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LOL of the Day: Director to sue film critics over negative reviews

Film director Yannis Smaragdis announced that he will file lawsuits against film critics who wrote negative reviews about his latest film “Kazantzakis.” Smaragdis threats come a month after the film was introduced in Greek movie theaters selling 250,000 tickets.

“I know that before they came in the movie theater, critics said Now we’re going to crash Smaragdis,” the director told several television outlets on Thursday. He further accused his critics of intentionally writing negative reviews and claimed they had “bad souls.”

He further accused them of not “representing the culture that gave birth to us and the light but the darkness. We must finish with them. Those who did the bad must be accountable either personally or some websites that are in the mechanism of the dark internet.”

Dark internet? Much to my knowledge, the majority of established film critics openly criticized the film, noting one by one directing mistakes and negligence, lack of depth in the characters of a film around the life of one of Greece’s best known contemporary authors Nikos “Kazantzakis”. It is just that some critics on websites approached the film a bit harder – and even dared to laugh about the movie.

Nikos Kazantzakis  (1883-1957) is widely considered a giant of modern Greek literature, he was nominated for the Nobel Prize in Literature in nine different years. Kazantzakis’ novels included Zorba the Greek (published 1946 as Life and Times of Alexis Zorbas), Christ Recrucified (1948), Captain Michalis (1950, translated ‘Freedom or Death), and The Last Temptation of Christ (1955).

Furious about the negative reviews, Smaragdis underlined that “vulgarity will find its way to the court rooms” and said that the money he will win from the trial(s) will be donated to a charity taking care of children suffering from cancer.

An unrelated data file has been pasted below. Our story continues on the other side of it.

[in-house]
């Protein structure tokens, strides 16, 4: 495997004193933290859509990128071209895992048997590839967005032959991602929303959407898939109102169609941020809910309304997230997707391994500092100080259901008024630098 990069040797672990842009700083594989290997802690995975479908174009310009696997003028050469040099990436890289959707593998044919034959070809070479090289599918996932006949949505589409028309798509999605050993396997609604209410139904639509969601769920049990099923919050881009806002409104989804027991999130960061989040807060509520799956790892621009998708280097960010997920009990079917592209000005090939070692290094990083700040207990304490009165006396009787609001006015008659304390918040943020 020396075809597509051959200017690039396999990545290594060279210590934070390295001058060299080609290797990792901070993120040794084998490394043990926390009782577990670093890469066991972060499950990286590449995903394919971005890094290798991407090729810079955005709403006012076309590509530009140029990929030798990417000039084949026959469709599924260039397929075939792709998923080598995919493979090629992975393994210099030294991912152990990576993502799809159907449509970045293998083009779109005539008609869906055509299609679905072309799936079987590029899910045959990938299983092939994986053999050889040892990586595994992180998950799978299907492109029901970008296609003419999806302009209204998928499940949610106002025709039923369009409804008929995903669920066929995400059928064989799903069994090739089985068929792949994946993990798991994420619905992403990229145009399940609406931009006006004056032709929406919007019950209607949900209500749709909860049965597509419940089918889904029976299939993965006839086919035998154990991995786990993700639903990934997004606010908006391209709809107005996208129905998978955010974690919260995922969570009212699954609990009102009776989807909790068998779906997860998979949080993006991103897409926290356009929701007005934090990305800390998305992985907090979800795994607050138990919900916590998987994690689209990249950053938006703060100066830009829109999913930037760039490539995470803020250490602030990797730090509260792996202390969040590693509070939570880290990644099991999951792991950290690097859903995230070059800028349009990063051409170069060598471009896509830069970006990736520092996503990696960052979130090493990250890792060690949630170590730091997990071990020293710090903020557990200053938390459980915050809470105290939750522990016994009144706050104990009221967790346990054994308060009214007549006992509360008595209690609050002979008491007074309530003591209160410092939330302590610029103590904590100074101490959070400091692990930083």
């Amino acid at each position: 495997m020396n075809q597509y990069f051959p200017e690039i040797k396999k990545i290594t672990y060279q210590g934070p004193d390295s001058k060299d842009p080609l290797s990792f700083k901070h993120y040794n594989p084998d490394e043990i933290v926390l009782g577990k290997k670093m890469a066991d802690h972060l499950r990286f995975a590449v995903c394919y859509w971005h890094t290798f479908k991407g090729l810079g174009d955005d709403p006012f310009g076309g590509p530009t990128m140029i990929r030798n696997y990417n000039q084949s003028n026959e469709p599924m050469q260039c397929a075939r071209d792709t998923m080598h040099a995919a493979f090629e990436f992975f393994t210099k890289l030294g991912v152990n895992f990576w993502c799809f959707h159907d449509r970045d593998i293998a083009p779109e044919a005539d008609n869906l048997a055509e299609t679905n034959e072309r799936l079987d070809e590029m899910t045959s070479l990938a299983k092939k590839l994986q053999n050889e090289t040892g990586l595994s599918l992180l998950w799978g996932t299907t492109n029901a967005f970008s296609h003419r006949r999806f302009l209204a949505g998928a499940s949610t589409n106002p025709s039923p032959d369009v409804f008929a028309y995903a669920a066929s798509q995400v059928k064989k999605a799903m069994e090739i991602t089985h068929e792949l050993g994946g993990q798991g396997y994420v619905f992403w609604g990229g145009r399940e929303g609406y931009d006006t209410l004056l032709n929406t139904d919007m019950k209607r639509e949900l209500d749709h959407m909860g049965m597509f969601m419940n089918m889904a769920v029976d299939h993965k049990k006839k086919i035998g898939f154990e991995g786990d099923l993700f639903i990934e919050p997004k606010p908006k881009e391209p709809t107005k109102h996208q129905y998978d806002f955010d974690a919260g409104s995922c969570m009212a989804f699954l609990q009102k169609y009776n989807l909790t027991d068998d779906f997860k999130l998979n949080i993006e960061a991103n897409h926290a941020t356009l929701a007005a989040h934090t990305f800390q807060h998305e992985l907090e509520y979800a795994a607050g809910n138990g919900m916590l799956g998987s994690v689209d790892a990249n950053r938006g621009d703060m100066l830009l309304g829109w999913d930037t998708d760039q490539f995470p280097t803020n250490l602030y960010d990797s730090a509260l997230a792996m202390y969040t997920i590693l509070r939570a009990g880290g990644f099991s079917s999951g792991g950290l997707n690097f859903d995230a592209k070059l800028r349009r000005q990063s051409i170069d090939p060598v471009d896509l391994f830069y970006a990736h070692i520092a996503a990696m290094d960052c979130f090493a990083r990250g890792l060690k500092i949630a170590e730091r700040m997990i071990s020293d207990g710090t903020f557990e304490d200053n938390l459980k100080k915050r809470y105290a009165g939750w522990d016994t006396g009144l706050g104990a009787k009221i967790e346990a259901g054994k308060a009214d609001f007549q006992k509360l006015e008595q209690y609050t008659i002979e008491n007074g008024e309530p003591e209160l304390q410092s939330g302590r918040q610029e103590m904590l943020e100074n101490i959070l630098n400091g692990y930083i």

The director insisted that reviews against his film had nothing to do with freedom of expression as there were “an insult” against him and the actors.

“Criticism is acceptable but here we are talking about “hubris”, about the intention to deliberately defame me,” Smaragdis said adding that “among the critics are some very serious persons. If they did not do it with bad intention, but they are good people […] they have to watch the movie again and apologize. However, they don’t do it because they are afraid I am going to leave the country,” 71-year old Smaragdis said.

I do not know where the offended Smaragdis will seek a refugee for his directing style but Toronto Globe and Mail described his previous film O Theos agapaei to haviari (God love caviar 2012), a biography of business tycoon Ioannis Varvakis as “laughably bad.”

As soon as Smaragdis’ interview was aired and the threats were made public, Greeks on social media rolled on the floor laughing and posted one ironic comment after the other calling him “poncy” and “Steven Spielberg Smaragdis.” One or two predicting that he will sue those movie goers who did not go to watch his film.

Some Greek said he “would not watch the film even if Nikos Kazatzakis would appear live in the movie theater” and some other claimed his money back writing a “previous film was a top flop.”

A Media & Cinema journalist assured the director in a short newspaper column ” I like your film, Mr Smaragdis, even if I didn’t watch it.”

Director Smaragdis became known to the broader public in the country during the New Democracy government era (2012-2014) because of his Cretan recitation poems (Mantinades) to praise prime minister Antonis Samaras transmitted thought the state and private television channels.

I suppose, Smaragdis will expect that critics will find liking in his film and his direction style right after the trial.

Strictly between us: I have never heard of any director to have filed lawsuits because critics did not like his film. Have you?






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